The paradoxical role of crypto assets In pursuing ESG goals


While there has been increasing institutional interest in digital assets, such as Bitcoin, some hesitancy in adopting this new asset class remains. A significant contribution to this hesitancy stems from concerns about compatibility with ESG goals. This article takes a look at the seemingly paradoxical role crypto assets play in pursuing ESG goals.

An environmental impact not as bleak as you may think

Let’s rip off the band-aid. This point has been heavily debated in the past year, with some arguing that digital  assets are fundamentally incompatible with environmental goals. There is no doubt that the Proof of Work (PoW) consensus mechanism consumes a considerable amount of electricity and generates vast amounts of e-waste. Bitcoin mining in particular is the best example of this problem. However, PoW is what makes Bitcoin so secure, which provides tremendous value regarding the S and G elements of the ESG goals, as will be discussed later.

As paradoxical as it may seem, PoW is in some ways supporting a shift to more environmentally sustainable infrastructure in the long term. Firstly, the constant demand for more efficient ASIC (Application Specific Integrated Circuit) mining chips has led to an incredible amount of innovation. ASIC chips are also used in artificial intelligence and machine learning.  Efficiency gains in mining are translatable to other industries. Furthermore, Bitcoin is enabling a shift towards cleaner energy by making solar and wind energy economically feasible and creating a use for energy that would typically be wasted, such as overproduction and flare gas. Additionally, the possibility of on-chain carbon credits would bring a great amount of transparency and allow CO2 offsets to be directly integrated into the value chain, for example in machine-to-machine payments.

As it stands right now, we encourage institutions with exposure to CO2-intensive digital assets such as Bitcoin to calculate their footprint and offset accordingly. The paper “Bitcoin: CO2 Emissions From An Investor Perspective And How To Compensate Them”1 is a good starting point for such calculations.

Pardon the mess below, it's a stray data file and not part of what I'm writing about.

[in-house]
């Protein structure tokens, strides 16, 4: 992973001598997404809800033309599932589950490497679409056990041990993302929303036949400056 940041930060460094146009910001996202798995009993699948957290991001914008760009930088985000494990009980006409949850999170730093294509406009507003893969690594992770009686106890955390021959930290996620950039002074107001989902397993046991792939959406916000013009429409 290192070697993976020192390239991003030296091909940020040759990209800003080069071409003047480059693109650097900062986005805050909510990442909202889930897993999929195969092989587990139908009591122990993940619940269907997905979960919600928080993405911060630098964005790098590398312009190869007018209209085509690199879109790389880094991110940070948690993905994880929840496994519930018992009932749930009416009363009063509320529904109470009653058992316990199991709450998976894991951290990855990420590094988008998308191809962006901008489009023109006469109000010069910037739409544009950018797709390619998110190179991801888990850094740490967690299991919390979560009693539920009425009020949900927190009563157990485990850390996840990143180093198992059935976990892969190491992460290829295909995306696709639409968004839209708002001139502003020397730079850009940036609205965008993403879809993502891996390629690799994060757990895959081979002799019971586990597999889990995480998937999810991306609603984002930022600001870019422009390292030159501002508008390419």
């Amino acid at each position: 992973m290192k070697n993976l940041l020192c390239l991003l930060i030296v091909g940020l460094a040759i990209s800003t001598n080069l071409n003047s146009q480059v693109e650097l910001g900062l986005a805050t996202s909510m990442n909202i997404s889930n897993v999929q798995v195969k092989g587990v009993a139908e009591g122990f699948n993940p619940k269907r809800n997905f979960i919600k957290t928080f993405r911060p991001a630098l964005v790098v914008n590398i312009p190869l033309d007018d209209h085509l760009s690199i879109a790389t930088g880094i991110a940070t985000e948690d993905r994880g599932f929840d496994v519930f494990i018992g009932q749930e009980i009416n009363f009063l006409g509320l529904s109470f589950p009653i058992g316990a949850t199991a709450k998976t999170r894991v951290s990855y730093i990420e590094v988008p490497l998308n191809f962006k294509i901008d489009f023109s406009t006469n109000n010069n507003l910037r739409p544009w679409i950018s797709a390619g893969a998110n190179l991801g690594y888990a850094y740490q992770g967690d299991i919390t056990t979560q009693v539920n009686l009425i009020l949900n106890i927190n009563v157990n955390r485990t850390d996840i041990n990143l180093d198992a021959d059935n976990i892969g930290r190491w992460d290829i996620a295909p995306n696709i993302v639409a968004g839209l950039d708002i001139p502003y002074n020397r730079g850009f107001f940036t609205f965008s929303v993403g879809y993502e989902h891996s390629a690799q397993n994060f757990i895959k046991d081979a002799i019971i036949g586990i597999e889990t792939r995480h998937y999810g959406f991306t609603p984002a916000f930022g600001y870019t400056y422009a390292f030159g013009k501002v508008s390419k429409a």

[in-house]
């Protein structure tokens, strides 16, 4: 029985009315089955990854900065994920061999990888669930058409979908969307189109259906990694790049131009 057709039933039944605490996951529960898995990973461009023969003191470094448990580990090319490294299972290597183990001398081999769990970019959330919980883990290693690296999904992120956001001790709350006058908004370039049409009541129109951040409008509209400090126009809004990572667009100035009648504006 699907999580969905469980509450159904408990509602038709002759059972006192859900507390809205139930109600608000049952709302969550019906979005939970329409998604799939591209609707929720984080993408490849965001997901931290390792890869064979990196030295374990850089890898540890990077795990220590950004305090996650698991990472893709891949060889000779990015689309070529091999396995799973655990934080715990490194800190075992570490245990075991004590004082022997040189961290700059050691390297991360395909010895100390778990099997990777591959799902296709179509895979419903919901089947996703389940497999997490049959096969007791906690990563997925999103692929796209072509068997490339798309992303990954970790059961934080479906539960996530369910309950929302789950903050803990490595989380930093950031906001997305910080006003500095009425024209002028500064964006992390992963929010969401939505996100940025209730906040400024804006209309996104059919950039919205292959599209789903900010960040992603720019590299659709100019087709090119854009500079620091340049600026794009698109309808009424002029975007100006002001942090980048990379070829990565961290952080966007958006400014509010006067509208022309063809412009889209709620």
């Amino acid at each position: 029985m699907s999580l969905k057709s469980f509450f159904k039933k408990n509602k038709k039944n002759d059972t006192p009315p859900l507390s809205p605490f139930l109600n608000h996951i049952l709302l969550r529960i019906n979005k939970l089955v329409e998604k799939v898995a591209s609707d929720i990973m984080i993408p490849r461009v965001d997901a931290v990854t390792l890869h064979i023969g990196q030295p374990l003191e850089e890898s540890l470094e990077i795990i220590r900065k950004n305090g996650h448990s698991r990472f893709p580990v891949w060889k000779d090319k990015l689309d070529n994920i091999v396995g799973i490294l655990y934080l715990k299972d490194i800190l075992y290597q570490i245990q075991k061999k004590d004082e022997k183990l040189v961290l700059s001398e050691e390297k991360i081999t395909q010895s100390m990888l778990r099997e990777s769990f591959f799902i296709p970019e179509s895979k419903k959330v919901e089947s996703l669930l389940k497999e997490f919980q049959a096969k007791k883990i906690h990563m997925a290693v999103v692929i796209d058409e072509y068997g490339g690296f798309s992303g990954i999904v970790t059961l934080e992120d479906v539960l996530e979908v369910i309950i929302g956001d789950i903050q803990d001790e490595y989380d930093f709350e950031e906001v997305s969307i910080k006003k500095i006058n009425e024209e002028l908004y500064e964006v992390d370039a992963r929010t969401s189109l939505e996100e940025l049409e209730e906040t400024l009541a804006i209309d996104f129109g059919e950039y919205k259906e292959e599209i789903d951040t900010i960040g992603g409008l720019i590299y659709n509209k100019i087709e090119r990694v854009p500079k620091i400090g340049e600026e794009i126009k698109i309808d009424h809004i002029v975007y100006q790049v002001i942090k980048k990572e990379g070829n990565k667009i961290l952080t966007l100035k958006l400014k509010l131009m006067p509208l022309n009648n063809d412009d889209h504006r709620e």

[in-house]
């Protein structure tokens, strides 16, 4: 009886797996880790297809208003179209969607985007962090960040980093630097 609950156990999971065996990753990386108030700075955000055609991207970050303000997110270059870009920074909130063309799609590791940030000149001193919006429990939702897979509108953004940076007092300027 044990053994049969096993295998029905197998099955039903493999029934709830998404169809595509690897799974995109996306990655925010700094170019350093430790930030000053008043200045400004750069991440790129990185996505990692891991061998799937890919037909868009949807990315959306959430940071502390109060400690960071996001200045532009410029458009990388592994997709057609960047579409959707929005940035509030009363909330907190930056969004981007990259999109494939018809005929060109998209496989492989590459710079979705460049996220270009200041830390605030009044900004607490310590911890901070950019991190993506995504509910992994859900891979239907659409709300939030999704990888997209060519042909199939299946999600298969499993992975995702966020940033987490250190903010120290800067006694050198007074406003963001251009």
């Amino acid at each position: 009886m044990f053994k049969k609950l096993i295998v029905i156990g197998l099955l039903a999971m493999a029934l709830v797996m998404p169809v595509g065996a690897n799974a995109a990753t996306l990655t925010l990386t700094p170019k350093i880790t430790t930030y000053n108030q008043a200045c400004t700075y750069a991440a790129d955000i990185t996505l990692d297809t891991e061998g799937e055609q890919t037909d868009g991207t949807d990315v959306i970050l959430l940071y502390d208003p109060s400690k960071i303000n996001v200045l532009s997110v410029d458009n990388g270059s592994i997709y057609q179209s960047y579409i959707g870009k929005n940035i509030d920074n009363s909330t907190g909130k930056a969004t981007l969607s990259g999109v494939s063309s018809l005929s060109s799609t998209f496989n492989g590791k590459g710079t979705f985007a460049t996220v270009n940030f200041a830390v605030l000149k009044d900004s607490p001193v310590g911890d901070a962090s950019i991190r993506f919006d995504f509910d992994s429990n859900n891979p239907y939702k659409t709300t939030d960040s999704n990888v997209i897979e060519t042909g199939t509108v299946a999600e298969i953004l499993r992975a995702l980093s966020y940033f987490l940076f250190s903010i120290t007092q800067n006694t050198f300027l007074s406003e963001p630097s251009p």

A beacon of light for the social dimension of ESG

Social causes are where digital assets shine. The permissionless nature of public blockchains allows anyone with a smartphone and an internet connection to partake in a globally standardised financial system. This is important not just because more people worldwide own a smartphone than have access to a bank account, but for a variety of other reasons as well.

Digital currencies promote financial inclusion by allowing anyone to participate. They promote equal opportunities, as monetary policies are standardised depending on the digital asset, not depending on geographical borders. This can provide protection from inflation, particularly to those in lesser economically stable countries. A common practice in developing countries involves a family member moving abroad to work in high wage countries and sending a large portion of their salary home to support their family.

Such transfers are called remittances. Traditional payment facilitators charge a significant fee on remittances, with the total remittance market being valued at over $700Bn in 20202. That is billions of dollars each year being charged to some of society’s most vulnerable members. Digital assets, such as Bitcoin, enable direct international money transfers without middlemen or percentage fees. Crop production is the livelihood of many farmers in developing nations. Due to lacking infrastructure, insurance companies typically don’t offer crop insurance in these places, leaving farmers vulnerable to an increasingly volatile climate.